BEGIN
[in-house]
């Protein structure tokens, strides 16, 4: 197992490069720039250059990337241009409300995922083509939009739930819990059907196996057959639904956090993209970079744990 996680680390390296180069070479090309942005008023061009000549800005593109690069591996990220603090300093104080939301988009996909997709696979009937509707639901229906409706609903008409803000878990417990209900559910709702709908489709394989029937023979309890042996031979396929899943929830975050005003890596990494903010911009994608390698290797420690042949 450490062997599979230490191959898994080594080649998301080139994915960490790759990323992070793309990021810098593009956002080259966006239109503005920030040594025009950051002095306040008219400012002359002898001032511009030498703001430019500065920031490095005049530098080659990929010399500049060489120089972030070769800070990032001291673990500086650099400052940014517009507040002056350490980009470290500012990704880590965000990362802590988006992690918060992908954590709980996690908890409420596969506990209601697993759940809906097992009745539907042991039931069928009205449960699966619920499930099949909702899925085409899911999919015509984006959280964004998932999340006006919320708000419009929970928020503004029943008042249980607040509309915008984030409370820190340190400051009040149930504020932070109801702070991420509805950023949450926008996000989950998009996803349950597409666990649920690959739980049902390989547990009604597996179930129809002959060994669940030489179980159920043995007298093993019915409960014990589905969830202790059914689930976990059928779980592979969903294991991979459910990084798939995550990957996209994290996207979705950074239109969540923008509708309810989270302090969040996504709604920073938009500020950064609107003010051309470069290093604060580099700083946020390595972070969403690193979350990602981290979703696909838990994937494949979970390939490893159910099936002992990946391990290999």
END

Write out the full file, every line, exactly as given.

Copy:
[in-house]
């Protein structure tokens, strides 16, 4: 197992490069720039250059990337241009409300995922083509939009739930819990059907196996057959639904956090993209970079744990 996680680390390296180069070479090309942005008023061009000549800005593109690069591996990220603090300093104080939301988009996909997709696979009937509707639901229906409706609903008409803000878990417990209900559910709702709908489709394989029937023979309890042996031979396929899943929830975050005003890596990494903010911009994608390698290797420690042949 450490062997599979230490191959898994080594080649998301080139994915960490790759990323992070793309990021810098593009956002080259966006239109503005920030040594025009950051002095306040008219400012002359002898001032511009030498703001430019500065920031490095005049530098080659990929010399500049060489120089972030070769800070990032001291673990500086650099400052940014517009507040002056350490980009470290500012990704880590965000990362802590988006992690918060992908954590709980996690908890409420596969506990209601697993759940809906097992009745539907042991039931069928009205449960699966619920499930099949909702899925085409899911999919015509984006959280964004998932999340006006919320708000419009929970928020503004029943008042249980607040509309915008984030409370820190340190400051009040149930504020932070109801702070991420509805950023949450926008996000989950998009996803349950597409666990649920690959739980049902390989547990009604597996179930129809002959060994669940030489179980159920043995007298093993019915409960014990589905969830202790059914689930976990059928779980592979969903294991991979459910990084798939995550990957996209994290996207979705950074239109969540923008509708309810989270302090969040996504709604920073938009500020950064609107003010051309470069290093604060580099700083946020390595972070969403690193979350990602981290979703696909838990994937494949979970390939490893159910099936002992990946391990290999």